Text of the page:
Skip to main content

Adverse cardiovascular outcome after hypertensive disorders of pregnancy

South Eastern Sydney Local Health District

Grant:
  • Translational Research Grants Scheme
Date Funded:
  • 14 May, 2018
Chief Investigator/s:
  • Professor Mark Brown

After hypertensive pregnancy, women have a doubled risk of cardiovascular disease and death within 20 years. Some success of lifestyle intervention after diabetic pregnancy in reducing maternal risks is reported; no Australian data exists after hypertensive pregnancy. This study will provide much needed evidence of whether one-off assessment and education, or education plus lifestyle intervention, is superior to current usual care after hypertensive pregnancy. If evidence of benefit is found, the postpartum clinic and Get Healthy intervention is readily translatable into practice change throughout NSW health services.

Research Question (s):
1. Does an individualised six month healthy lifestyle program instituted six months after hypertensive pregnancy result in lifestyle behaviour and/or blood pressure (BP) change compared to (a) routine care, or (b) one-off individualised risk assessment and education?
2. Secondarily, do such interventions demonstrate likely cost-effectiveness and patient acceptability?

The project is a three-arm randomised controlled trial of women after hypertensive pregnancy, with women recruited after giving birth at one of the study hospitals. Women (n=480) will be randomised into one of then following groups:
1. Usual postpartum care as per hospital guidelines and at discretion of the treating team;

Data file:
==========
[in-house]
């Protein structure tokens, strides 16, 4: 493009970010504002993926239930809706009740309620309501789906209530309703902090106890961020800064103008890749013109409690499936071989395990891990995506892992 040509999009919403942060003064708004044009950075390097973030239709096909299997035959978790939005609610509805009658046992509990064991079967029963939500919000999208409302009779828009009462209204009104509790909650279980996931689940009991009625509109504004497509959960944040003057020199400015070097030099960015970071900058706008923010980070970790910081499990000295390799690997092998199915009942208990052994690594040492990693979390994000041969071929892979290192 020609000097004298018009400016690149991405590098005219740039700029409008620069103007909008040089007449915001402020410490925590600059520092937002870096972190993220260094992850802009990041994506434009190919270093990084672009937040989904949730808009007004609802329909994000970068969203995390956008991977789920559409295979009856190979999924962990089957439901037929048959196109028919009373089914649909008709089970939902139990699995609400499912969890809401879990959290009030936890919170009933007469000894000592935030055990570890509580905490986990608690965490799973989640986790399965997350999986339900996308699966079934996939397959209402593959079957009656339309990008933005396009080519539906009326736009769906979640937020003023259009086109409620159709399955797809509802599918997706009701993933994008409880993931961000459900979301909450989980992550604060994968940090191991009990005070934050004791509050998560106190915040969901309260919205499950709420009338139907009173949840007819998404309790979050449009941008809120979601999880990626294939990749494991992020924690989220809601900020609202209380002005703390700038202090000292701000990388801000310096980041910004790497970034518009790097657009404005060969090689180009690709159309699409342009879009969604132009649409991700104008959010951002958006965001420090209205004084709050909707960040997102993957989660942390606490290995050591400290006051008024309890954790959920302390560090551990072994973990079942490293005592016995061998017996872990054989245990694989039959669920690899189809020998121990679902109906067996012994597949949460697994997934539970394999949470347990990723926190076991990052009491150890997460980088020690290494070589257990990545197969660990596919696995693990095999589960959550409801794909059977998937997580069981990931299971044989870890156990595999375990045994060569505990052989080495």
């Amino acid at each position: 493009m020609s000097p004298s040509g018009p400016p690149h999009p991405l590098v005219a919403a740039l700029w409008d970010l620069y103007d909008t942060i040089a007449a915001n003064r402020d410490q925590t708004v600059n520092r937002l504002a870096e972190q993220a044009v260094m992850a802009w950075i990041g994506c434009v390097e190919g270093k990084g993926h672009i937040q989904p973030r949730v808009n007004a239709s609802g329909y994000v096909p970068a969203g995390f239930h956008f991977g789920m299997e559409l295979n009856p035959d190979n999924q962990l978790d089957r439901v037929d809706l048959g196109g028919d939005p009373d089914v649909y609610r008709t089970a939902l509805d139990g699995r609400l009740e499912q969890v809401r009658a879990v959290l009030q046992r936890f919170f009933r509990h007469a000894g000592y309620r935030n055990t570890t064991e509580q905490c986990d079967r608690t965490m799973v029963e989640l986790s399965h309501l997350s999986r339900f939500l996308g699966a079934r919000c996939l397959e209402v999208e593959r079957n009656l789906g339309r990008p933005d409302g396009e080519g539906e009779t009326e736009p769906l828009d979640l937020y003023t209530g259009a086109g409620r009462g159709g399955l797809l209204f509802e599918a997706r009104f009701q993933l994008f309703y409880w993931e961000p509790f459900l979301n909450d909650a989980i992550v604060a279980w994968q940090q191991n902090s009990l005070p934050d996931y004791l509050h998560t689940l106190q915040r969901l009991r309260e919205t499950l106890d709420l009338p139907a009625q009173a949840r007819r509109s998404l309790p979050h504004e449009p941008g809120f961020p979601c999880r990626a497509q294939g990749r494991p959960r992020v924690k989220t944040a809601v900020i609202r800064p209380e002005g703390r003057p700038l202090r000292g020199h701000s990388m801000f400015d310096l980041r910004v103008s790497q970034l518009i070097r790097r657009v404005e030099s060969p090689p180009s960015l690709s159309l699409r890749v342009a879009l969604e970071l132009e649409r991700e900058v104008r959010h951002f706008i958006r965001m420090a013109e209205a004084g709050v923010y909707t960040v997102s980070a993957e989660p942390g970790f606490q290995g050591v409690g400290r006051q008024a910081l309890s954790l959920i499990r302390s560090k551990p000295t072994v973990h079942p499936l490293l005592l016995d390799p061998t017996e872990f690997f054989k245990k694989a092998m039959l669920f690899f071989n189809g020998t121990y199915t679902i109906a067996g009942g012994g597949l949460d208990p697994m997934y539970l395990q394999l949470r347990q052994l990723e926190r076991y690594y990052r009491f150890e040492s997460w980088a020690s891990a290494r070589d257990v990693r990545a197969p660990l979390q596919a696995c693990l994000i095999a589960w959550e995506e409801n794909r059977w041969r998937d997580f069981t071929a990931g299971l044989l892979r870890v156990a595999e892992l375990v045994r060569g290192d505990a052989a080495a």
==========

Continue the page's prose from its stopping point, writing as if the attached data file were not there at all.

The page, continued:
2. Attendance at follow-up clinic six months postpartum, assessment of personal cardiovascular risk profile then one-off cardiovascular diet and exercise education; or
3. In addition to 2., ongoing diet and exercise coaching for six months through the NSW Health Get Healthy Service Women will then be assessed 12 months post-partum [after the active intervention in 3. concludes].

Primary outcomes:
1. Maternal lifestyle behaviour change as assessed by change in weight and/or waist circumference
2. Mean systolic blood pressure.

Secondary outcomes including additional lifestyle behaviour change markers physical activity; fruit and vegetable intake levels; other clinical measures including vascular function, mean arterial pressure, cholesterol, glucose and cardiovascular risk score; economic analysis; patient satisfaction.

Collaborators: NSW Office of Preventive Health, NSW Ministry of Health (Maternity, Child, Youth and Paediatrics Unit, Health and Social Policy Bbranch), Australian Action on Preeclampsia (AAPEC) – peak, Australian consumer organisation for women affected by hypertensive pregnancy, Sydney Local Health District, National Heart Foundation Australia (NSW Division)